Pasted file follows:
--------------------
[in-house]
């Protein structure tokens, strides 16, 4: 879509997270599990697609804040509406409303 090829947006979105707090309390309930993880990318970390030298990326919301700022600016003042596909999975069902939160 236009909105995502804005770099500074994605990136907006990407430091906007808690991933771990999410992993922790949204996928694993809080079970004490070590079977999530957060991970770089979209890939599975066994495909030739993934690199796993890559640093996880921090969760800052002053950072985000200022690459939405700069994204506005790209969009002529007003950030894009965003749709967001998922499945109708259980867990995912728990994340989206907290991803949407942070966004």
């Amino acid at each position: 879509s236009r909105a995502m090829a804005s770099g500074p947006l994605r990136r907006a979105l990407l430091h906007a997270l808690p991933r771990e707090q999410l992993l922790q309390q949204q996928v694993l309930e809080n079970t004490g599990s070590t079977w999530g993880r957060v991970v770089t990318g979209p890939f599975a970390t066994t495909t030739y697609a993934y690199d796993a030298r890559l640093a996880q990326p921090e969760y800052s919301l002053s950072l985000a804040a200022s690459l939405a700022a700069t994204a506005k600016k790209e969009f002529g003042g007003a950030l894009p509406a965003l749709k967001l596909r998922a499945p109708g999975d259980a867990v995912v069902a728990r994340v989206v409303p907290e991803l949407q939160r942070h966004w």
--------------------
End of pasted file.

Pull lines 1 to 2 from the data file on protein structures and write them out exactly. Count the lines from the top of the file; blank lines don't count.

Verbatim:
[in-house]
């Protein structure tokens, strides 16, 4: 879509997270599990697609804040509406409303 090829947006979105707090309390309930993880990318970390030298990326919301700022600016003042596909999975069902939160 236009909105995502804005770099500074994605990136907006990407430091906007808690991933771990999410992993922790949204996928694993809080079970004490070590079977999530957060991970770089979209890939599975066994495909030739993934690199796993890559640093996880921090969760800052002053950072985000200022690459939405700069994204506005790209969009002529007003950030894009965003749709967001998922499945109708259980867990995912728990994340989206907290991803949407942070966004």